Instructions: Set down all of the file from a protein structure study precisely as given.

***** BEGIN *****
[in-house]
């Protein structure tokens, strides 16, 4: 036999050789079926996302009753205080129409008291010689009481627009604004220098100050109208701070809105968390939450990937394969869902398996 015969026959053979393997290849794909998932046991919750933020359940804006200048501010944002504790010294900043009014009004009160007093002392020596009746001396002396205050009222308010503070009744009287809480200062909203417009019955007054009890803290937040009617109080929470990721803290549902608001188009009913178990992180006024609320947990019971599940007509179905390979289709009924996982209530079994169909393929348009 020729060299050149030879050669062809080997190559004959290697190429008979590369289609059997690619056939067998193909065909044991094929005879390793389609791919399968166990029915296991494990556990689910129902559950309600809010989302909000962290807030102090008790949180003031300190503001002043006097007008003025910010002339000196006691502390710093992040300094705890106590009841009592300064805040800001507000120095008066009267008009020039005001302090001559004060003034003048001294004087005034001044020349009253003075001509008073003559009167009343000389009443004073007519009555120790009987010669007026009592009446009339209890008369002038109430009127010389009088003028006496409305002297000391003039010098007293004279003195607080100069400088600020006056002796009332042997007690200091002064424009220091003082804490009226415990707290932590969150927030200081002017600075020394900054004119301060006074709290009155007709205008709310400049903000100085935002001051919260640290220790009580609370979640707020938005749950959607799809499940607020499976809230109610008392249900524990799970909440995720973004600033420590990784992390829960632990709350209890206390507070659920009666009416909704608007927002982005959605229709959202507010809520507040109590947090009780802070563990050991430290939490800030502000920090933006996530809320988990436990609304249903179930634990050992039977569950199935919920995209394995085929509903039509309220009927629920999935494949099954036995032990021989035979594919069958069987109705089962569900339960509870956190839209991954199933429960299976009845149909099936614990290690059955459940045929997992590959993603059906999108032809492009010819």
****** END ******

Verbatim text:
[in-house]
């Protein structure tokens, strides 16, 4: 036999050789079926996302009753205080129409008291010689009481627009604004220098100050109208701070809105968390939450990937394969869902398996 015969026959053979393997290849794909998932046991919750933020359940804006200048501010944002504790010294900043009014009004009160007093002392020596009746001396002396205050009222308010503070009744009287809480200062909203417009019955007054009890803290937040009617109080929470990721803290549902608001188009009913178990992180006024609320947990019971599940007509179905390979289709009924996982209530079994169909393929348009 020729060299050149030879050669062809080997190559004959290697190429008979590369289609059997690619056939067998193909065909044991094929005879390793389609791919399968166990029915296991494990556990689910129902559950309600809010989302909000962290807030102090008790949180003031300190503001002043006097007008003025910010002339000196006691502390710093992040300094705890106590009841009592300064805040800001507000120095008066009267008009020039005001302090001559004060003034003048001294004087005034001044020349009253003075001509008073003559009167009343000389009443004073007519009555120790009987010669007026009592009446009339209890008369002038109430009127010389009088003028006496409305002297000391003039010098007293004279003195607080100069400088600020006056002796009332042997007690200091002064424009220091003082804490009226415990707290932590969150927030200081002017600075020394900054004119301060006074709290009155007709205008709310400049903000100085935002001051919260640290220790009580609370979640707020938005749950959607799809499940607020499976809230109610008392249900524990799970909440995720973004600033420590990784992390829960632990709350209890206390507070659920009666009416909704608007927002982005959605229709959202507010809520507040109590947090009780802070563990050991430290939490800030502000920090933006996530809320988990436990609304249903179930634990050992039977569950199935919920995209394995085929509903039509309220009927629920999935494949099954036995032990021989035979594919069958069987109705089962569900339960509870956190839209991954199933429960299976009845149909099936614990290690059955459940045929997992590959993603059906999108032809492009010819």